Chargers rookies take lesson from “Lights Out”
By Travis Wakeman
The rookies of the Los Angeles Chargers are coming off of their very first mini-camp. But of course, the training before the season starts is just getting into full swing.
That training into the classroom this week as the class met with former Chargers linebacker Shawne Merriman, reports Ricky Henne of the team’s official website. Now it would be quite the stretch to classify Merriman as a teacher, but this is the second year in a row he has spoken to the incoming rookie class and there is no doubt that he has gained wisdom since being in their shoes.
“I came in with hype and a persona. Things came out of left field that I didn’t expect. That I didn’t know how to deal with at the time”, Merriman told the group.
He was the No. 12 overall pick of the 2005 NFL draft. He had 10 sacks during his rookie season while being named NFL Defensive Rookie of the Year, something Joey Bosa also accomplished last season. He also walked around with the “Lights Out” nickname, which placed a bit of a target on his back.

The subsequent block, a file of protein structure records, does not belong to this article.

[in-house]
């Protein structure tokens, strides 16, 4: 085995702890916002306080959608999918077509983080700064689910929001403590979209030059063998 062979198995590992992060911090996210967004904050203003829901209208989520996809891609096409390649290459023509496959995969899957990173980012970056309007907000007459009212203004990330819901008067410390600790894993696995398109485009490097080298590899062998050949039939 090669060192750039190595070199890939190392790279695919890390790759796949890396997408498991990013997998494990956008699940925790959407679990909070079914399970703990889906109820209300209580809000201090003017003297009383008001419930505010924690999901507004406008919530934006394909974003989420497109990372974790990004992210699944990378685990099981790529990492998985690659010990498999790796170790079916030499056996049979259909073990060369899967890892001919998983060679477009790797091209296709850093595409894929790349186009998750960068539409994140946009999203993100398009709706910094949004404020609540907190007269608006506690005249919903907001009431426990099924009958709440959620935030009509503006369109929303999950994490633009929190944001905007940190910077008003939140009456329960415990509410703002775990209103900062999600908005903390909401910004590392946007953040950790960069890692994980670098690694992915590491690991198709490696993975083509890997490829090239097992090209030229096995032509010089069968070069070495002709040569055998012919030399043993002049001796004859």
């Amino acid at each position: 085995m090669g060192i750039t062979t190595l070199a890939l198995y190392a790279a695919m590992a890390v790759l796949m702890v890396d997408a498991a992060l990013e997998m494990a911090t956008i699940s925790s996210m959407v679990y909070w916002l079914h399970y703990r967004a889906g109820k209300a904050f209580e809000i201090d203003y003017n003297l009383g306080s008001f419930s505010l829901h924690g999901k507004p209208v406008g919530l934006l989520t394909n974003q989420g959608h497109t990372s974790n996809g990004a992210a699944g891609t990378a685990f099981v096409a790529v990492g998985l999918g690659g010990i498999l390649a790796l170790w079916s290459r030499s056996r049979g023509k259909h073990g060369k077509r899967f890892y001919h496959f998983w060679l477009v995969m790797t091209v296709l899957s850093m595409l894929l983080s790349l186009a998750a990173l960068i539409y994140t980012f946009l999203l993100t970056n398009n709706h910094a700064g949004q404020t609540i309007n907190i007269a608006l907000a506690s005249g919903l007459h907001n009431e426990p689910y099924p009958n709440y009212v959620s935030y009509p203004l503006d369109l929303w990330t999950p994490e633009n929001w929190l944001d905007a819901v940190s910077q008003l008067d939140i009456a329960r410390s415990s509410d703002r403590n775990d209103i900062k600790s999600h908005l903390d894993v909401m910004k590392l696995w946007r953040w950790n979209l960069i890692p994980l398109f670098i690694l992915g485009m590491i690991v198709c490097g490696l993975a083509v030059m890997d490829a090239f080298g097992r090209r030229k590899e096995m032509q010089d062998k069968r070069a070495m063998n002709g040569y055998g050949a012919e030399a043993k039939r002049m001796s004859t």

He led the league and tied the franchise’s single-season record of 17 sacks in 2006 and though he was named to the team’s 50th anniversary team, it’s hard not to think back to Merriman’s career and just shake your head. That’s because, if not for some poor choices, it could have been so much better.
That’s what makes Merriman a great choice to speak to these young men.
“I want them to know what the expectations are of them from the team. That they know what’s important around them. Doing things the right way goes a long way, and it sets them up for the future. That is one thing I wish I knew. I didn’t have this as a rookie. Every player is different when they come in, and people can tell you different things. When I was a rookie, I didn’t have one-on-one time to ask someone who went through it questions I had at the time. I wish I did. I think it could have made things easier”, said Merriman.
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Perhaps he’s right. Maybe if a player had come in and spoken to Merriman’s rookie class, his career would have been a little different. But maybe not. What he can do is pass on his real-life experiences to the young group the Chargers have brought in and in that way, can still remain connected to the franchise in a positive way.
It’s a win-win for all involved.